STEVEN BOCHCO Biography - Producers, publishers & editors


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Name: Steven Bochco                                                                         
Born: 16 December 1943                                                                       
Steven Ronald Bochco (born December 16, 1943) is an American television producer             
and writer. He has been involved in a number of popular hits including Hill                 
Street Blues, L.A. Law, and NYPD Blue.                                                       
Bochco was born in New York City into a Jewish family. His parents were both                 
artistic, his mother a painter, his father a violinist. He was educated in                   
Manhattan at the High School of Music and Art. In 1961, he enrolled at the                   
Carnegie Institute of Technology (after merging with the Mellon Institute in                 
1967 known as Carnegie Mellon University) in Pittsburgh to study playwriting and             
theater. He graduated with a BFA in Theater in 1966, having also had an MCA                 
Writing Fellowship.                                                                         
He went to work for Universal Studios as a writer and then story editor on                   
Ironside, Columbo, McMillan and Wife and the flops Griff, Delvecchio and The                 
Invisible Man. He wrote the screenplay for the 1968 TV movie The Counterfeit                 
Killer and worked on Silent Running (1972) and Double Indemnity (1973). He left             
Universal in 1978 to go to MTM Enterprises where he had greater scope for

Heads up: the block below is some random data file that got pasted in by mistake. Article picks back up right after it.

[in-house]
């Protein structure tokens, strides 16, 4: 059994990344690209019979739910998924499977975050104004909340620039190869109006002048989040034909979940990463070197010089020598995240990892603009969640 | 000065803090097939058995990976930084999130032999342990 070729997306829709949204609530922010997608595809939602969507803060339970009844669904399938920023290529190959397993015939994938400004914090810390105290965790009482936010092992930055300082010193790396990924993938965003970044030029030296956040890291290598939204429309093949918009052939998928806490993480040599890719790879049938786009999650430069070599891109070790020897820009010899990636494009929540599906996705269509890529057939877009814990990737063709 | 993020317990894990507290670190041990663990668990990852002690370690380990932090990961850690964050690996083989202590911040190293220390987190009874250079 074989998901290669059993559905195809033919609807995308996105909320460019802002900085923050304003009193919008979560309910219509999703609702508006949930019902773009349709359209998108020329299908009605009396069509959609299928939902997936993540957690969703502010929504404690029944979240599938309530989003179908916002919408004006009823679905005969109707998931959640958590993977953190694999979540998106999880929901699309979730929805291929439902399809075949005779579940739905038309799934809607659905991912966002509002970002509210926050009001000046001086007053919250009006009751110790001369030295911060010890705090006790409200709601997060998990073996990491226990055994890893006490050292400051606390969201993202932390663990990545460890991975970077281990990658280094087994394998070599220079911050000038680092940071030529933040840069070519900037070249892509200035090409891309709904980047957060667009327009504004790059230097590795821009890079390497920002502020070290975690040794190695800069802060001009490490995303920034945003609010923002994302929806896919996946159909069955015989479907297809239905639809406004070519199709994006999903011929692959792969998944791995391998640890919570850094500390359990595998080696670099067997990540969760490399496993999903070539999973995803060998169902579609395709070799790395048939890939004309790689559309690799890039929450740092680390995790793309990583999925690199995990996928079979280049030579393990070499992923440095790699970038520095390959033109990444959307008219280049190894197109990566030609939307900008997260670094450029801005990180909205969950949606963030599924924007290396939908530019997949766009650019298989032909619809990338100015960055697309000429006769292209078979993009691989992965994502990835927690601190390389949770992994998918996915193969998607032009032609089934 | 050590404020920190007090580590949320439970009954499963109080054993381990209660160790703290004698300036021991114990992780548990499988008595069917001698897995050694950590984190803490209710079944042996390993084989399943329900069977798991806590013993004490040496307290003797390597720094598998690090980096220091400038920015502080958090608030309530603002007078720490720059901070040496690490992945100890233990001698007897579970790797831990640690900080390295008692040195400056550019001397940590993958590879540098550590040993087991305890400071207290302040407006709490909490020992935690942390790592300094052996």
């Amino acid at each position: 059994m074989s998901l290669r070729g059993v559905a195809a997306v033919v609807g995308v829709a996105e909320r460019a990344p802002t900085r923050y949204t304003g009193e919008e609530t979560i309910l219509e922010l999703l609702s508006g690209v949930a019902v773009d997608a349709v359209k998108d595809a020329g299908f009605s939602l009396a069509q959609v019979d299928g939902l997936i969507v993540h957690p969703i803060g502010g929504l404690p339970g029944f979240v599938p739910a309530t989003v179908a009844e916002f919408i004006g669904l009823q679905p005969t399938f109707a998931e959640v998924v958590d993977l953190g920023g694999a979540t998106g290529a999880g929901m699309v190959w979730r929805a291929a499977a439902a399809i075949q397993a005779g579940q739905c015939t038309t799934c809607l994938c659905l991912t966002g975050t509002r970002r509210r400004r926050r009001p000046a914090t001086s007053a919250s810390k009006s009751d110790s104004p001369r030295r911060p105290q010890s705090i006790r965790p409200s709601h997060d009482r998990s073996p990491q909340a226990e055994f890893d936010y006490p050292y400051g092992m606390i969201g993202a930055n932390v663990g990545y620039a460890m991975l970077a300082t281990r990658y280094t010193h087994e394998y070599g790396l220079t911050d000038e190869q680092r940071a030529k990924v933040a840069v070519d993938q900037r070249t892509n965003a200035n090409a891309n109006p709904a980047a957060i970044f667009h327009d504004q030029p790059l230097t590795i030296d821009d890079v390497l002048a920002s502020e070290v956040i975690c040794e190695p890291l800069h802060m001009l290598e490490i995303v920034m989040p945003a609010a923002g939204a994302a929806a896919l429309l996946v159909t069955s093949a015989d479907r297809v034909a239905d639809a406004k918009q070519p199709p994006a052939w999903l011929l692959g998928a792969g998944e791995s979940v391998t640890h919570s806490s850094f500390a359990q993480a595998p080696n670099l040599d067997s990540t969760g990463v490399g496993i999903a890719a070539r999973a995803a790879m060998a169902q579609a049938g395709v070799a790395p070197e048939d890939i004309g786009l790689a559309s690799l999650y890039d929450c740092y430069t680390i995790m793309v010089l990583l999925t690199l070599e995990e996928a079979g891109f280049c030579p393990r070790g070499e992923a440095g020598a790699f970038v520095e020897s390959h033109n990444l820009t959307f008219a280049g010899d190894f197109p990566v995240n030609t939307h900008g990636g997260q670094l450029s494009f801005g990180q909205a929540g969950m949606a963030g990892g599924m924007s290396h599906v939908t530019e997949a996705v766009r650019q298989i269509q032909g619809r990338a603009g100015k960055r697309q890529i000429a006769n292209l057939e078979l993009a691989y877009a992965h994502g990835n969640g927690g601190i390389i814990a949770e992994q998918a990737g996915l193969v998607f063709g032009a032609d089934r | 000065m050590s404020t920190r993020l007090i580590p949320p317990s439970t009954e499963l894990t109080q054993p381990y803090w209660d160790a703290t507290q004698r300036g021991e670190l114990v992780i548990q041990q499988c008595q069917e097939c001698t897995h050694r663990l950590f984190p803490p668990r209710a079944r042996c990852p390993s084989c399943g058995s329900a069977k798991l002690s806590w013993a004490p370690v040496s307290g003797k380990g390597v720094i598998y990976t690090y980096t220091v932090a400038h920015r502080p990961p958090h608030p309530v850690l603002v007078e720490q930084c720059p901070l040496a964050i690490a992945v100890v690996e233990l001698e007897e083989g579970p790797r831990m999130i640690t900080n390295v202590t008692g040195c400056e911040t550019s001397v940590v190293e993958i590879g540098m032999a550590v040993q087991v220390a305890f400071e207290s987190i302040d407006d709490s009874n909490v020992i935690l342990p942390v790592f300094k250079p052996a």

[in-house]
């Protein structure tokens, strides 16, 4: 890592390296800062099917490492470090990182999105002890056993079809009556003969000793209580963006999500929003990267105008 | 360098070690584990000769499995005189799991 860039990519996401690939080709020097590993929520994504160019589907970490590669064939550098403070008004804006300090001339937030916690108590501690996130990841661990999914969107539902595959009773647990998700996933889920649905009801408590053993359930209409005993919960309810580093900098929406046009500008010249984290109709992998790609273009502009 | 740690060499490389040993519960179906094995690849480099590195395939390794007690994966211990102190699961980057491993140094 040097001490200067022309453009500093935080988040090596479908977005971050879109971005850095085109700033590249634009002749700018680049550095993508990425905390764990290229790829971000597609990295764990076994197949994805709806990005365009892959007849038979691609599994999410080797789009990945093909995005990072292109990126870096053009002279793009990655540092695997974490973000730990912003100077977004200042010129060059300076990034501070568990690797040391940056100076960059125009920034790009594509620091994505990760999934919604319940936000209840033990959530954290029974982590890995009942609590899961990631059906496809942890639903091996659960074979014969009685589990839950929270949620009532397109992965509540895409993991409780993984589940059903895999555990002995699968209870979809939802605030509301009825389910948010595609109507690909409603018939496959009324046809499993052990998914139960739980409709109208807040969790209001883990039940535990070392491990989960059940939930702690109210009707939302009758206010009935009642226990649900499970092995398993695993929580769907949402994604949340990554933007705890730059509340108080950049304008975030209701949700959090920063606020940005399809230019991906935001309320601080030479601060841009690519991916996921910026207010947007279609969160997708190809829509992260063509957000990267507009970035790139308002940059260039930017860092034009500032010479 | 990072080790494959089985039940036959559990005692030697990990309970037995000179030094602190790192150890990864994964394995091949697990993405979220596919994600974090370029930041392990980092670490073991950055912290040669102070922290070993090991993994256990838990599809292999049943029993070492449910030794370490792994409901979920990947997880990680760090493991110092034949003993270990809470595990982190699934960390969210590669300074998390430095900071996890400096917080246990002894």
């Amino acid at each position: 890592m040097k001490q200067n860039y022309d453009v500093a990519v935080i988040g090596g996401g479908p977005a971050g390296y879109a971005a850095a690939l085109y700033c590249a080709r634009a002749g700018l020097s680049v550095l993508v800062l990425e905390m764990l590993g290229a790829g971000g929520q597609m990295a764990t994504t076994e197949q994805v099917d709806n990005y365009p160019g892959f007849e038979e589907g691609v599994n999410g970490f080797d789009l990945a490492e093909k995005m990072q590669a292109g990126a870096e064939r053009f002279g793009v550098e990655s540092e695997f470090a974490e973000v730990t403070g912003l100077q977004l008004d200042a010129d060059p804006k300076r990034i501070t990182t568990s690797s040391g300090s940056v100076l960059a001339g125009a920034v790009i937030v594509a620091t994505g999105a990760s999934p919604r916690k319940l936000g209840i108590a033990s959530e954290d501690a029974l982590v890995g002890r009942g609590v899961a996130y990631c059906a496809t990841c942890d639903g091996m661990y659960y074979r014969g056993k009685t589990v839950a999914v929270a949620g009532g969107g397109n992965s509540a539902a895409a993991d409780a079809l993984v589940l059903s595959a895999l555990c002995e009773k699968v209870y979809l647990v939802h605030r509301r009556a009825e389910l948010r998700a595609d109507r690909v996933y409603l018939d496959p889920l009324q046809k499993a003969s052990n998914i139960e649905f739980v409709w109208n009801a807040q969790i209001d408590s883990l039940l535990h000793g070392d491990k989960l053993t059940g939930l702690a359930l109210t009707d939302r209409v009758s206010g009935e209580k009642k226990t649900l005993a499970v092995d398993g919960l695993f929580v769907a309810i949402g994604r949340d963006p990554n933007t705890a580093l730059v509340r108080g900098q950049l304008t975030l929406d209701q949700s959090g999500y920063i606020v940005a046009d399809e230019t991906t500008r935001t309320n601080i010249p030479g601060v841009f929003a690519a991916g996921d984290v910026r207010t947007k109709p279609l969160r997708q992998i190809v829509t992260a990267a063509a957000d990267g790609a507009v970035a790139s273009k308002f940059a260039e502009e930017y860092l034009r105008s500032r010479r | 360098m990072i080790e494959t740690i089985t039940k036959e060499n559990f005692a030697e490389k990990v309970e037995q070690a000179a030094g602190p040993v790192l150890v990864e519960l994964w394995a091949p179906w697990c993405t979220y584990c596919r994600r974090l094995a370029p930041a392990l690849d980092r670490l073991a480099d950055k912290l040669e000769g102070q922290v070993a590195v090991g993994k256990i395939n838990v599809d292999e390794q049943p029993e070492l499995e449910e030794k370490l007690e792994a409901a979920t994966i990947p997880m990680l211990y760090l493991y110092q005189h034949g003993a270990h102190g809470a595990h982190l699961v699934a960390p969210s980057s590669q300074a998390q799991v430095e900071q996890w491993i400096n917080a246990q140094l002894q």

He achieved major success for NBC with the police drama Hill Street Blues. It               
ran from 1981 to 1987 and Bochco was credited as co-creator and also wrote and               
produced. Despite critical acclaim and awards the series was never very                     
lucrative. Bochco was fired from MTM in 1985 following the failure of his (1983)             
Bay City Blues baseball project.                                                             
Bochco moved to Twentieth Century Fox (which ironically now owns the MTM library)           
where he made as creator and executive producer, L.A. Law (1986-1994), first                 
aired on NBC. In 1987 Bochco created the half-hour dramedy Hooperman which                   
starred John Ritter and was cancelled after two seasons, despite Bochco offering             
to take over direct day-to-day control of a third season.                                   
He was given a lucrative deal with ABC in 1987 to create and executive-produce               
ten new TV series, forming 'Steven Bochco Productions'. From this deal came                 
Doogie Howser, M.D. (1989-1993) and the 1990 musical flop Cop Rock, which                   
notoriously combined straight police drama with live-action Broadway singing and             
dancing. It was one of his most high-profile failures.